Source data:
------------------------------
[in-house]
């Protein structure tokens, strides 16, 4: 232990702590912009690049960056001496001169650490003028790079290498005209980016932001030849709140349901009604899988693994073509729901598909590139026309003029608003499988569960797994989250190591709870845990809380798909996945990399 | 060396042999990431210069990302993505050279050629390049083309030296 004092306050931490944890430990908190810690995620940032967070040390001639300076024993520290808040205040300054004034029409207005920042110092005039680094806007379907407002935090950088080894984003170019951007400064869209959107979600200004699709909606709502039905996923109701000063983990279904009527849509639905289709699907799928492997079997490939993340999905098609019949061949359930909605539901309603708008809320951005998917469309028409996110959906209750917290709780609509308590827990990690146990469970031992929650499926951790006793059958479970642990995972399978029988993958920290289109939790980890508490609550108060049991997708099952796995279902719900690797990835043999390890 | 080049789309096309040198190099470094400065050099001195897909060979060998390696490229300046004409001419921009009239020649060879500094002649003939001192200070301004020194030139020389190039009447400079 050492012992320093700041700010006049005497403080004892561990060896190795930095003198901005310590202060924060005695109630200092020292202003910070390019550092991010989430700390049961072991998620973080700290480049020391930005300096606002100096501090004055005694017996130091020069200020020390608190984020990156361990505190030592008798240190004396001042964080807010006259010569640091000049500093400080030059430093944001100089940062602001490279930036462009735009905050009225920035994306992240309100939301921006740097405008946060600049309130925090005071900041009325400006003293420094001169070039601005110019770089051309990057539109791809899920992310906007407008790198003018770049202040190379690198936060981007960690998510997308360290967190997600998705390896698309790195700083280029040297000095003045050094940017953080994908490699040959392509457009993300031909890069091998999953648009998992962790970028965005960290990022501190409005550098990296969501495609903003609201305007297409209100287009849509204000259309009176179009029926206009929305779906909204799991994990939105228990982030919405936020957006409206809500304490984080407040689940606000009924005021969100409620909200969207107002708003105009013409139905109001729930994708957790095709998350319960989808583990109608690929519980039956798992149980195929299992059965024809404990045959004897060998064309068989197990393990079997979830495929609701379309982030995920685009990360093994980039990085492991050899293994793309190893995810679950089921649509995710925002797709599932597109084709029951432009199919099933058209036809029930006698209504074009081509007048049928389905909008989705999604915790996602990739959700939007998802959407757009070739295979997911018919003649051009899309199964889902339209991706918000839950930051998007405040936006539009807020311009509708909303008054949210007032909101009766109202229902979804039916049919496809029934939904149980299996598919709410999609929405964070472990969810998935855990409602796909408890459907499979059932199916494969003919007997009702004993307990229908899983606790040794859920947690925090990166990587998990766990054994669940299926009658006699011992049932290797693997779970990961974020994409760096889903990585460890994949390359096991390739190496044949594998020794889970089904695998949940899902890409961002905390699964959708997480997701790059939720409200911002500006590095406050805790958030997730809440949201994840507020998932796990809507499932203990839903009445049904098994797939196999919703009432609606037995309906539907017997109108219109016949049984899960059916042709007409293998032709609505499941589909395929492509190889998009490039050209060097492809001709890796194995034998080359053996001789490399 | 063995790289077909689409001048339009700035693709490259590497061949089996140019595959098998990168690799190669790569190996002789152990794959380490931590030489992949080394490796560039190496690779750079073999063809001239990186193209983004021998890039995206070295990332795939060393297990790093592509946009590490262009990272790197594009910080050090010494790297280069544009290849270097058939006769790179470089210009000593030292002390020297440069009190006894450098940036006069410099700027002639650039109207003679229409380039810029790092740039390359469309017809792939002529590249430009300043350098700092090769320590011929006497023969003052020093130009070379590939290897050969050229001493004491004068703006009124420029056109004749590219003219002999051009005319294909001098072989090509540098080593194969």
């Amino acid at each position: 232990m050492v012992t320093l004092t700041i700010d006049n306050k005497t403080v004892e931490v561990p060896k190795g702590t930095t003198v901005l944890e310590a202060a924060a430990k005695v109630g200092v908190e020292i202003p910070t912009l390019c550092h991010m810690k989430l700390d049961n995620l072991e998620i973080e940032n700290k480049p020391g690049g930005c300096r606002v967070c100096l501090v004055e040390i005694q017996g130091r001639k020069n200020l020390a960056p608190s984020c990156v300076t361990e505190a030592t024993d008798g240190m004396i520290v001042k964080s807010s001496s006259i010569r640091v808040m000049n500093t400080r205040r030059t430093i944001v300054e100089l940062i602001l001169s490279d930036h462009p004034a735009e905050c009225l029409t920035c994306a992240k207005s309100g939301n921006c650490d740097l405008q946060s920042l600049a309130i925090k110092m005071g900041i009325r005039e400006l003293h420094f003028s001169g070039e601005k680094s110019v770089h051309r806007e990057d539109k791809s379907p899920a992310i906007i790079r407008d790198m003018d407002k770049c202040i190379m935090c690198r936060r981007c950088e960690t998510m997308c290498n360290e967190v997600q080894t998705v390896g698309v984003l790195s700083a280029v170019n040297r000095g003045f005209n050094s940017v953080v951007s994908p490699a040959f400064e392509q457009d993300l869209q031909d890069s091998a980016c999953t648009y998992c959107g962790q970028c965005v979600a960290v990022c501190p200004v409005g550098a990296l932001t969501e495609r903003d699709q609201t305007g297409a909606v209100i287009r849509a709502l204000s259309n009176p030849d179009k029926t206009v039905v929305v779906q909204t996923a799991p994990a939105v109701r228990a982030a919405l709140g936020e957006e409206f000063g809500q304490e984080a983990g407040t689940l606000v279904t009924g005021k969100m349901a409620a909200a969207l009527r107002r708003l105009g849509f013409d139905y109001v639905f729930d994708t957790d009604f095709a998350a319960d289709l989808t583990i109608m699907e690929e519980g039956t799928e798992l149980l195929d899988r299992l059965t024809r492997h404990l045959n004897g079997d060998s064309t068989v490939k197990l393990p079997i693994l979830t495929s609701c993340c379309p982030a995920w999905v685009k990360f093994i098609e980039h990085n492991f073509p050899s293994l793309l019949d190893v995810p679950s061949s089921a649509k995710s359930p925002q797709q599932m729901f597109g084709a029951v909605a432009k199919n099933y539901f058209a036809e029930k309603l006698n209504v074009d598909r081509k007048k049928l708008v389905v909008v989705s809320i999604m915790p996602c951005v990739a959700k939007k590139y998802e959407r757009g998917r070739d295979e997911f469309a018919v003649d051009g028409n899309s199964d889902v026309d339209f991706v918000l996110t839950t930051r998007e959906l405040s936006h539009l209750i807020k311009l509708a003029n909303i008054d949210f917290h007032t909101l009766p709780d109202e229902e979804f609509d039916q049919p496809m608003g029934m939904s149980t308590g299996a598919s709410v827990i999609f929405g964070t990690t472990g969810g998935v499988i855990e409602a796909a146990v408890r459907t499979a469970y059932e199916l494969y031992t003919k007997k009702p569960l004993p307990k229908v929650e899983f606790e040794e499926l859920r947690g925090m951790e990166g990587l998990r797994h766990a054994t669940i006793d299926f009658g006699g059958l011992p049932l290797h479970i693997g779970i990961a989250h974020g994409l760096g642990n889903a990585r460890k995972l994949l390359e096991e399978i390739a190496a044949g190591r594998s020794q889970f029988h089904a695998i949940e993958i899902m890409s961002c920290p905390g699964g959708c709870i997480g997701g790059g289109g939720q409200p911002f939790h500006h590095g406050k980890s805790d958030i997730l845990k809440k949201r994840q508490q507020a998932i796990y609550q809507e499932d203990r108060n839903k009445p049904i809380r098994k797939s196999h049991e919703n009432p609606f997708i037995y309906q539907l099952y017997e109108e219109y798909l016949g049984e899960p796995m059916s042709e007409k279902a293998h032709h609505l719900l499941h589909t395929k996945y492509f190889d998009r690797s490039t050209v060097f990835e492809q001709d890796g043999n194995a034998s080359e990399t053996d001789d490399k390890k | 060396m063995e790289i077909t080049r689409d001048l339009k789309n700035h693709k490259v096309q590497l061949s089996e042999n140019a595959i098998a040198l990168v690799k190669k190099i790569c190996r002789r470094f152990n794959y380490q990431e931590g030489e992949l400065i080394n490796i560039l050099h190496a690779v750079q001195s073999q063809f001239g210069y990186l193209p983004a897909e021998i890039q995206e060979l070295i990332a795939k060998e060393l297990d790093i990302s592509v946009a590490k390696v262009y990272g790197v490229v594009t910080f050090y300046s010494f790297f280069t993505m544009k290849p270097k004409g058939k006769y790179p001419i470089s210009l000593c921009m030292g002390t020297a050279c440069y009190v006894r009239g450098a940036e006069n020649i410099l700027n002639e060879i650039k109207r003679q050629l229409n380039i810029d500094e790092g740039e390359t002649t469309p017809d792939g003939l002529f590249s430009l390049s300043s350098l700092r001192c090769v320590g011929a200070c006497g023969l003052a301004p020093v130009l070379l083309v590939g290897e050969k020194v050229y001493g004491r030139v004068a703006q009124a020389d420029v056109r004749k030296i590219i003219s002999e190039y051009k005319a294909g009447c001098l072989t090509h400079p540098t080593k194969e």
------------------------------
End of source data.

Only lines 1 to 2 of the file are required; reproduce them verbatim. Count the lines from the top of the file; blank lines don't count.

[in-house]
């Protein structure tokens, strides 16, 4: 232990702590912009690049960056001496001169650490003028790079290498005209980016932001030849709140349901009604899988693994073509729901598909590139026309003029608003499988569960797994989250190591709870845990809380798909996945990399 | 060396042999990431210069990302993505050279050629390049083309030296 004092306050931490944890430990908190810690995620940032967070040390001639300076024993520290808040205040300054004034029409207005920042110092005039680094806007379907407002935090950088080894984003170019951007400064869209959107979600200004699709909606709502039905996923109701000063983990279904009527849509639905289709699907799928492997079997490939993340999905098609019949061949359930909605539901309603708008809320951005998917469309028409996110959906209750917290709780609509308590827990990690146990469970031992929650499926951790006793059958479970642990995972399978029988993958920290289109939790980890508490609550108060049991997708099952796995279902719900690797990835043999390890 | 080049789309096309040198190099470094400065050099001195897909060979060998390696490229300046004409001419921009009239020649060879500094002649003939001192200070301004020194030139020389190039009447400079 050492012992320093700041700010006049005497403080004892561990060896190795930095003198901005310590202060924060005695109630200092020292202003910070390019550092991010989430700390049961072991998620973080700290480049020391930005300096606002100096501090004055005694017996130091020069200020020390608190984020990156361990505190030592008798240190004396001042964080807010006259010569640091000049500093400080030059430093944001100089940062602001490279930036462009735009905050009225920035994306992240309100939301921006740097405008946060600049309130925090005071900041009325400006003293420094001169070039601005110019770089051309990057539109791809899920992310906007407008790198003018770049202040190379690198936060981007960690998510997308360290967190997600998705390896698309790195700083280029040297000095003045050094940017953080994908490699040959392509457009993300031909890069091998999953648009998992962790970028965005960290990022501190409005550098990296969501495609903003609201305007297409209100287009849509204000259309009176179009029926206009929305779906909204799991994990939105228990982030919405936020957006409206809500304490984080407040689940606000009924005021969100409620909200969207107002708003105009013409139905109001729930994708957790095709998350319960989808583990109608690929519980039956798992149980195929299992059965024809404990045959004897060998064309068989197990393990079997979830495929609701379309982030995920685009990360093994980039990085492991050899293994793309190893995810679950089921649509995710925002797709599932597109084709029951432009199919099933058209036809029930006698209504074009081509007048049928389905909008989705999604915790996602990739959700939007998802959407757009070739295979997911018919003649051009899309199964889902339209991706918000839950930051998007405040936006539009807020311009509708909303008054949210007032909101009766109202229902979804039916049919496809029934939904149980299996598919709410999609929405964070472990969810998935855990409602796909408890459907499979059932199916494969003919007997009702004993307990229908899983606790040794859920947690925090990166990587998990766990054994669940299926009658006699011992049932290797693997779970990961974020994409760096889903990585460890994949390359096991390739190496044949594998020794889970089904695998949940899902890409961002905390699964959708997480997701790059939720409200911002500006590095406050805790958030997730809440949201994840507020998932796990809507499932203990839903009445049904098994797939196999919703009432609606037995309906539907017997109108219109016949049984899960059916042709007409293998032709609505499941589909395929492509190889998009490039050209060097492809001709890796194995034998080359053996001789490399 | 063995790289077909689409001048339009700035693709490259590497061949089996140019595959098998990168690799190669790569190996002789152990794959380490931590030489992949080394490796560039190496690779750079073999063809001239990186193209983004021998890039995206070295990332795939060393297990790093592509946009590490262009990272790197594009910080050090010494790297280069544009290849270097058939006769790179470089210009000593030292002390020297440069009190006894450098940036006069410099700027002639650039109207003679229409380039810029790092740039390359469309017809792939002529590249430009300043350098700092090769320590011929006497023969003052020093130009070379590939290897050969050229001493004491004068703006009124420029056109004749590219003219002999051009005319294909001098072989090509540098080593194969």